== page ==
Crown Works Studios, a £450m film studio facilitated by £120m investment from North East Mayoral Combined Authority – will diversify the local economy, adding around 1,000 jobs, delivering roughly £330m of gross-value-added to the local economy.

The manufacturing sector will be boosted by the first major investment into battery technology in the UK, £450m has gone into the Gigafactory, which sits next to the Nissan plant, adding around 750 jobs locally – and an estimated 4,500 new jobs by 2030. Nissan has committed a £2bn investment into the EV360 hub, transforming Sunderland into a flagship EV hub. The sites will be supported by a 100% renewable energy micro-grid, providing sustainable power to the regions manufacturing sector.


Michelle Percy, director of investment and growth at Newcastle City Council, set out priorities for the city, taking a “holistic approach to development, talking to as many developers and investors as possible.” Her focus was on the need to attract private investment while achieving net zero targets. Improving wellbeing for local residents and an inclusive economy were also heavily trailed. Percy admitted barriers to development do exist but were by no means insurmountable.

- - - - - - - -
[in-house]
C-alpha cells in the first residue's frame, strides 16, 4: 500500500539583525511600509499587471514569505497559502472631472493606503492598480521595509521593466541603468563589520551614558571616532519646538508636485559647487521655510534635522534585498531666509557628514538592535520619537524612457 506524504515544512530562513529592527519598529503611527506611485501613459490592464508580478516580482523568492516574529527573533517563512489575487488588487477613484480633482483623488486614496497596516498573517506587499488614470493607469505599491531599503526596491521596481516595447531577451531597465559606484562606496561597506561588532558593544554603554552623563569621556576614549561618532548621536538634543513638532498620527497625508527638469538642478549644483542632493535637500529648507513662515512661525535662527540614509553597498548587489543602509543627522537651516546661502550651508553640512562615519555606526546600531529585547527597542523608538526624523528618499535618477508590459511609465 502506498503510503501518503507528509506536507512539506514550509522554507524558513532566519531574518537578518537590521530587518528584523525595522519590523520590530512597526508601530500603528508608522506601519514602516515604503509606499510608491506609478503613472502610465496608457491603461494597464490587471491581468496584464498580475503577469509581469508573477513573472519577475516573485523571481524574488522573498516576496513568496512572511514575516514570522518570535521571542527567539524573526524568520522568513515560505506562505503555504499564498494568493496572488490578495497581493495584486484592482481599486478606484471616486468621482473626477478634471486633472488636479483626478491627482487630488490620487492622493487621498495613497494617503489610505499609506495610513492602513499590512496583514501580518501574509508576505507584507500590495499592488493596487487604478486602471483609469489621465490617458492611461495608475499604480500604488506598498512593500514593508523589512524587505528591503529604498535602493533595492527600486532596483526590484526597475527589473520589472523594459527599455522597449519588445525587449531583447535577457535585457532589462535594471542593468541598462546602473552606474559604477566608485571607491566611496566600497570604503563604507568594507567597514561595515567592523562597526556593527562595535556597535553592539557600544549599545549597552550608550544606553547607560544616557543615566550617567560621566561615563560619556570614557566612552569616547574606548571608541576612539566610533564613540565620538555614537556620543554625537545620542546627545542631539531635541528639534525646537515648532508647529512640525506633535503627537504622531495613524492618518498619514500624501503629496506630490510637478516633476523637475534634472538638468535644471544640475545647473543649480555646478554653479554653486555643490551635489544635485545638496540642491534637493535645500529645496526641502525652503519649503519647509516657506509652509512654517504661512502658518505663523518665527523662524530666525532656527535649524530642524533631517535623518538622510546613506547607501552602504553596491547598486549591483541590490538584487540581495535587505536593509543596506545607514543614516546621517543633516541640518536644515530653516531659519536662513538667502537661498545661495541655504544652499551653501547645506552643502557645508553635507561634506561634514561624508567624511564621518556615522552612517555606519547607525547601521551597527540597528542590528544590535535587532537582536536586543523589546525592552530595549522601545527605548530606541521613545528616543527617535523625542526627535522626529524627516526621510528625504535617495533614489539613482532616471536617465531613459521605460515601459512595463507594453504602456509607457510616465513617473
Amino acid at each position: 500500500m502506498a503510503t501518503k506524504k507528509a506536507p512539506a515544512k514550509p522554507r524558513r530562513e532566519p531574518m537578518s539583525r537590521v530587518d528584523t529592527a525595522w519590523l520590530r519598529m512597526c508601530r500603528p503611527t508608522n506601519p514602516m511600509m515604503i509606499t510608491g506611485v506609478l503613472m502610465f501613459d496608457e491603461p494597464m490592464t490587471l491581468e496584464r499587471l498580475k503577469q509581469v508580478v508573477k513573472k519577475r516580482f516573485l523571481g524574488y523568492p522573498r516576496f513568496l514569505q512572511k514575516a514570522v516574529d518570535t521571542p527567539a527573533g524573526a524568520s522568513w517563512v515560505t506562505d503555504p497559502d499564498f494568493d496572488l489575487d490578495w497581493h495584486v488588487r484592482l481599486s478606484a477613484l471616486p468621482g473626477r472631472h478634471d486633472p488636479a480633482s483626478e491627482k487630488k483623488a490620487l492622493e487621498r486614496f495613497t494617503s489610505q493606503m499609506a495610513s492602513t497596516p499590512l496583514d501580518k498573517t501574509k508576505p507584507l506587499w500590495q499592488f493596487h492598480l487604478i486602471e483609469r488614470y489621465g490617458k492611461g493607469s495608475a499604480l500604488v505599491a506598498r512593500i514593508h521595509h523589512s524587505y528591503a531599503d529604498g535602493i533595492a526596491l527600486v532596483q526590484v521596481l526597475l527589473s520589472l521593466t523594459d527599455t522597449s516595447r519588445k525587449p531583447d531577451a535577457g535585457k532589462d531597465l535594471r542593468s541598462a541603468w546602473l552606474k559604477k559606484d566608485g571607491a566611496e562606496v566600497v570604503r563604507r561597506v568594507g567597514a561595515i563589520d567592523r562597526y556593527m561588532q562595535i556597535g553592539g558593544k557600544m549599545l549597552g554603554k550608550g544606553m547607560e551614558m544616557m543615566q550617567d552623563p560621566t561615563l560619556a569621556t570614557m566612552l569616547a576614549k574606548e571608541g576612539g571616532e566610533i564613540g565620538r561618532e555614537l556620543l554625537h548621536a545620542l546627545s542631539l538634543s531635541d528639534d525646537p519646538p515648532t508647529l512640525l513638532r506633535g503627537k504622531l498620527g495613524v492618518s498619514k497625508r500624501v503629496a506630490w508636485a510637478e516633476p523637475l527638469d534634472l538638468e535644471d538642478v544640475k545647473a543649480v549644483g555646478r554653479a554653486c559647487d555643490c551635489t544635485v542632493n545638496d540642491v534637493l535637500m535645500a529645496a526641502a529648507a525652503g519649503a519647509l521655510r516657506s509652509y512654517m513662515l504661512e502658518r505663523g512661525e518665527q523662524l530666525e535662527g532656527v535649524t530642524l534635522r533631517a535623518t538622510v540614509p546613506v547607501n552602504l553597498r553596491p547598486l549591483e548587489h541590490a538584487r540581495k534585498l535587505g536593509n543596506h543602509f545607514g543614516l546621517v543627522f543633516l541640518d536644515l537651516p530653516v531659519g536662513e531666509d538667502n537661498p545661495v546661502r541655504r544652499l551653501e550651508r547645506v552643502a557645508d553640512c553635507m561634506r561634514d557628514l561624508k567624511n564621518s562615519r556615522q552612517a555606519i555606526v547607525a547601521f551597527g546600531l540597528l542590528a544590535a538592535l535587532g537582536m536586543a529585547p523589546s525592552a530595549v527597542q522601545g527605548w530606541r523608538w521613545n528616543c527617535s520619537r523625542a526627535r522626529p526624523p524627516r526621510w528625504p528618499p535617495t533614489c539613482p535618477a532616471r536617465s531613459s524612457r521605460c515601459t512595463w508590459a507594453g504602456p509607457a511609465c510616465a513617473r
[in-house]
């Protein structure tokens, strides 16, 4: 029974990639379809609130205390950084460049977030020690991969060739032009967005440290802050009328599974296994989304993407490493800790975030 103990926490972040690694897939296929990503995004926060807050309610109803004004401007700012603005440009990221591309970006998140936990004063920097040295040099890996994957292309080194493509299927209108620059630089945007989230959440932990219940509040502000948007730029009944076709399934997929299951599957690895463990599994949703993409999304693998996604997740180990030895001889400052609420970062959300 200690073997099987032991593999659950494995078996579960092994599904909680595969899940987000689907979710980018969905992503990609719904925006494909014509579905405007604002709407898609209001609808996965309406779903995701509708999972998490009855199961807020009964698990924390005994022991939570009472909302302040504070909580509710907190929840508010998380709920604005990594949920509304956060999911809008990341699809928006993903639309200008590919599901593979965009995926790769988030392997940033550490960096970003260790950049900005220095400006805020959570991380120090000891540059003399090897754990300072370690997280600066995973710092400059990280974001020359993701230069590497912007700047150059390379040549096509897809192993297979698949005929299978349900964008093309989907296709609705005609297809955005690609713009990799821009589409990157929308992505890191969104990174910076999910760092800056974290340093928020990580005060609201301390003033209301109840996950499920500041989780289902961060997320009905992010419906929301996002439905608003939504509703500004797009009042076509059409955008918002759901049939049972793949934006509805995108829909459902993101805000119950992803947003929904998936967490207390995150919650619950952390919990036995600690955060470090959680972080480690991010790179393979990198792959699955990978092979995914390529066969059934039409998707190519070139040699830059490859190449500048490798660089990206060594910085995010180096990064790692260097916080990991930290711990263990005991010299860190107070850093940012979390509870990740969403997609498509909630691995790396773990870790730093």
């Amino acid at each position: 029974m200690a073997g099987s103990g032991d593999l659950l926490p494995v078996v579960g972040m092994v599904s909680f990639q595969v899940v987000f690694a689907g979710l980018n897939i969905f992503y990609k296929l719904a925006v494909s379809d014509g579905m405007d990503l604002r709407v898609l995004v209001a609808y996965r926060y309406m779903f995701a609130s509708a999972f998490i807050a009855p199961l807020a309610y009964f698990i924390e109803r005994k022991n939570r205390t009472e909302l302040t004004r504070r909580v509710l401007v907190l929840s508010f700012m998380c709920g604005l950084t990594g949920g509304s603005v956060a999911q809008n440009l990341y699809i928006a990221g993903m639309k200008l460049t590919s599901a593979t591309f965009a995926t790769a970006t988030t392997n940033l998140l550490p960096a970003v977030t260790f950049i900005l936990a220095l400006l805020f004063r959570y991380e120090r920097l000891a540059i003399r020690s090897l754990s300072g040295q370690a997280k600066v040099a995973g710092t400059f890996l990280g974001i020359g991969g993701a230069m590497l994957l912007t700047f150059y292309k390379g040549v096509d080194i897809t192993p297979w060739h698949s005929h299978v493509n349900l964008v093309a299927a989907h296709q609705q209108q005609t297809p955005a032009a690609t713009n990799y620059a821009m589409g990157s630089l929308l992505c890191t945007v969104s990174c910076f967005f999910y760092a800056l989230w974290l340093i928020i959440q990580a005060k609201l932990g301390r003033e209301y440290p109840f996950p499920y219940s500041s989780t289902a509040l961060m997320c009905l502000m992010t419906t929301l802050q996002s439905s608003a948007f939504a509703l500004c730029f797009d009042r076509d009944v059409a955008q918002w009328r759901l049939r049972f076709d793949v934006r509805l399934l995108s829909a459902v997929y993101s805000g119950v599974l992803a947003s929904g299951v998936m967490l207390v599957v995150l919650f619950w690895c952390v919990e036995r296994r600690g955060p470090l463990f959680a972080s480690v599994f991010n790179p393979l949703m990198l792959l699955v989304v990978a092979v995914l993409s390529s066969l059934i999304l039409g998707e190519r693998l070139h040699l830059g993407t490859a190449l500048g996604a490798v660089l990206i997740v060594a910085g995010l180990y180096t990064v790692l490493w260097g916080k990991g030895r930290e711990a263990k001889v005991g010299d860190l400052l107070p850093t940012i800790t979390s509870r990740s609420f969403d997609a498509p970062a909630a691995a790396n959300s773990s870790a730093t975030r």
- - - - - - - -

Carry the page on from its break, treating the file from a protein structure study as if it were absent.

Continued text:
The Forth Yards development on the river Tyne is “an exciting opportunity to deliver a new gateway entrance to the city.” The 21-hectare site south-west of the city is reserved for 2,500 homes and further mixed-use development. The potential of an estimated £750m in gross development value could be realised but only with public-private sector collaboration and well-led urban planning. Founder’s Place, an 80-home site will transform Newcastle’s historic Stephenson Quarter into a mix of newbuilds and repurposed heritage buildings.

Further sites such as the Newcastle Helix and the Health and Innovation Neighbourhood will springboard the city’s contribution to data science, urban science and life sciences, which hopes to be a fruitful market for the region. Collaboration with Newcastle and Northumbria Universities will leverage expertise and encourage students to commit longer term to the city and its economy.

Growth panel

The panel debate began with questions directed at Insiyah Khushood, senior development manager at regeneration developer igloo, who was asked specifically about the Founder’s Place development situated just south of Newcastle’s Central Station. Founder’s Place will retain its personality with original historic features and presents a “great opportunity to create a mixed use quarter,” that “essentially follows the principle of a 15-minute city,” with 160,000 sq ft of high-quality, new-build office space and around 80 carbon-neutral homes.